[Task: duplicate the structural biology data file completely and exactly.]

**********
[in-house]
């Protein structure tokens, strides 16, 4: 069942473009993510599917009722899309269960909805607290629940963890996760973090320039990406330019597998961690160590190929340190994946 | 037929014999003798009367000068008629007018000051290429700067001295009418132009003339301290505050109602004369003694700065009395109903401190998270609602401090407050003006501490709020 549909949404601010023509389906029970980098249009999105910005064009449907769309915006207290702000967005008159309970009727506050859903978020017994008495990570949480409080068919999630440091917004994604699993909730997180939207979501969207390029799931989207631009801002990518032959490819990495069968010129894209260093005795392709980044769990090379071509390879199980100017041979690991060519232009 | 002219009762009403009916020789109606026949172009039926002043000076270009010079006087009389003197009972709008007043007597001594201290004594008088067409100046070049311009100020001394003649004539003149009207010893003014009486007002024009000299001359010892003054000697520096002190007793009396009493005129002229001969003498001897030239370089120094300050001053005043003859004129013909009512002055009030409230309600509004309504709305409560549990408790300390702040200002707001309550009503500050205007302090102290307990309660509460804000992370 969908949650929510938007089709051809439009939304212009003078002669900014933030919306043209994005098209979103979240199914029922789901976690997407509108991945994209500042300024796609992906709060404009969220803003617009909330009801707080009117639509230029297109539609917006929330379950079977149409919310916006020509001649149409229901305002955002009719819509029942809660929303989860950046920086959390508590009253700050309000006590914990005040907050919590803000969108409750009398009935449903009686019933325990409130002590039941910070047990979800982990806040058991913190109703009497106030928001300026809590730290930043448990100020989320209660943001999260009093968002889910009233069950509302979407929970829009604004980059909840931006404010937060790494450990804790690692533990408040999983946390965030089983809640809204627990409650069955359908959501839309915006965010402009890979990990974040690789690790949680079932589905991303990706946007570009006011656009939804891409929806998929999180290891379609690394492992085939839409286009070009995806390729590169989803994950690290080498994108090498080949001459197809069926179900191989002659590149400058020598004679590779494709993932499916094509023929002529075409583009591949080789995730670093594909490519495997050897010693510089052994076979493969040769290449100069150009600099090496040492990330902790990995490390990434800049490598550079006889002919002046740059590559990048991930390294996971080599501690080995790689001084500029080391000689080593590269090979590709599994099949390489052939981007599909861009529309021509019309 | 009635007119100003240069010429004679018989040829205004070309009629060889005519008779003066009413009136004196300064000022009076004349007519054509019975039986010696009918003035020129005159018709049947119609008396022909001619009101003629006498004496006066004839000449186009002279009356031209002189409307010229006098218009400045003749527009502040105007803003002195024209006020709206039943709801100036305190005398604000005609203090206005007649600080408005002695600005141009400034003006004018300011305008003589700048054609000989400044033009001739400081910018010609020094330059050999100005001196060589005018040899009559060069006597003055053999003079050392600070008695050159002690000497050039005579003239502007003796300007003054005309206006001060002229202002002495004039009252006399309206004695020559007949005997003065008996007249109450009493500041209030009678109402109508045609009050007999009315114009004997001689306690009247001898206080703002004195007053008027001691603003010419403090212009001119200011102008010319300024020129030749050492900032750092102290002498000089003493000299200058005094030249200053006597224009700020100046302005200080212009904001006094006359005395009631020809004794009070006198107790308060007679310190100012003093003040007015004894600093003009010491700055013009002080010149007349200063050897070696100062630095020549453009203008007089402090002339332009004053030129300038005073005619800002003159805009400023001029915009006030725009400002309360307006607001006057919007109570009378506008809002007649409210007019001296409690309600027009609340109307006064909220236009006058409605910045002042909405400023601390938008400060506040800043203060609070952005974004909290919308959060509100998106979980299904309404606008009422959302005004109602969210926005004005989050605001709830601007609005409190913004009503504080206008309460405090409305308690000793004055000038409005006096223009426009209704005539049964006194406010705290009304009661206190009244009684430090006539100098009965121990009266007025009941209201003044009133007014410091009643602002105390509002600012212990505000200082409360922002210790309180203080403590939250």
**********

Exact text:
[in-house]
């Protein structure tokens, strides 16, 4: 069942473009993510599917009722899309269960909805607290629940963890996760973090320039990406330019597998961690160590190929340190994946 | 037929014999003798009367000068008629007018000051290429700067001295009418132009003339301290505050109602004369003694700065009395109903401190998270609602401090407050003006501490709020 549909949404601010023509389906029970980098249009999105910005064009449907769309915006207290702000967005008159309970009727506050859903978020017994008495990570949480409080068919999630440091917004994604699993909730997180939207979501969207390029799931989207631009801002990518032959490819990495069968010129894209260093005795392709980044769990090379071509390879199980100017041979690991060519232009 | 002219009762009403009916020789109606026949172009039926002043000076270009010079006087009389003197009972709008007043007597001594201290004594008088067409100046070049311009100020001394003649004539003149009207010893003014009486007002024009000299001359010892003054000697520096002190007793009396009493005129002229001969003498001897030239370089120094300050001053005043003859004129013909009512002055009030409230309600509004309504709305409560549990408790300390702040200002707001309550009503500050205007302090102290307990309660509460804000992370 969908949650929510938007089709051809439009939304212009003078002669900014933030919306043209994005098209979103979240199914029922789901976690997407509108991945994209500042300024796609992906709060404009969220803003617009909330009801707080009117639509230029297109539609917006929330379950079977149409919310916006020509001649149409229901305002955002009719819509029942809660929303989860950046920086959390508590009253700050309000006590914990005040907050919590803000969108409750009398009935449903009686019933325990409130002590039941910070047990979800982990806040058991913190109703009497106030928001300026809590730290930043448990100020989320209660943001999260009093968002889910009233069950509302979407929970829009604004980059909840931006404010937060790494450990804790690692533990408040999983946390965030089983809640809204627990409650069955359908959501839309915006965010402009890979990990974040690789690790949680079932589905991303990706946007570009006011656009939804891409929806998929999180290891379609690394492992085939839409286009070009995806390729590169989803994950690290080498994108090498080949001459197809069926179900191989002659590149400058020598004679590779494709993932499916094509023929002529075409583009591949080789995730670093594909490519495997050897010693510089052994076979493969040769290449100069150009600099090496040492990330902790990995490390990434800049490598550079006889002919002046740059590559990048991930390294996971080599501690080995790689001084500029080391000689080593590269090979590709599994099949390489052939981007599909861009529309021509019309 | 009635007119100003240069010429004679018989040829205004070309009629060889005519008779003066009413009136004196300064000022009076004349007519054509019975039986010696009918003035020129005159018709049947119609008396022909001619009101003629006498004496006066004839000449186009002279009356031209002189409307010229006098218009400045003749527009502040105007803003002195024209006020709206039943709801100036305190005398604000005609203090206005007649600080408005002695600005141009400034003006004018300011305008003589700048054609000989400044033009001739400081910018010609020094330059050999100005001196060589005018040899009559060069006597003055053999003079050392600070008695050159002690000497050039005579003239502007003796300007003054005309206006001060002229202002002495004039009252006399309206004695020559007949005997003065008996007249109450009493500041209030009678109402109508045609009050007999009315114009004997001689306690009247001898206080703002004195007053008027001691603003010419403090212009001119200011102008010319300024020129030749050492900032750092102290002498000089003493000299200058005094030249200053006597224009700020100046302005200080212009904001006094006359005395009631020809004794009070006198107790308060007679310190100012003093003040007015004894600093003009010491700055013009002080010149007349200063050897070696100062630095020549453009203008007089402090002339332009004053030129300038005073005619800002003159805009400023001029915009006030725009400002309360307006607001006057919007109570009378506008809002007649409210007019001296409690309600027009609340109307006064909220236009006058409605910045002042909405400023601390938008400060506040800043203060609070952005974004909290919308959060509100998106979980299904309404606008009422959302005004109602969210926005004005989050605001709830601007609005409190913004009503504080206008309460405090409305308690000793004055000038409005006096223009426009209704005539049964006194406010705290009304009661206190009244009684430090006539100098009965121990009266007025009941209201003044009133007014410091009643602002105390509002600012212990505000200082409360922002210790309180203080403590939250």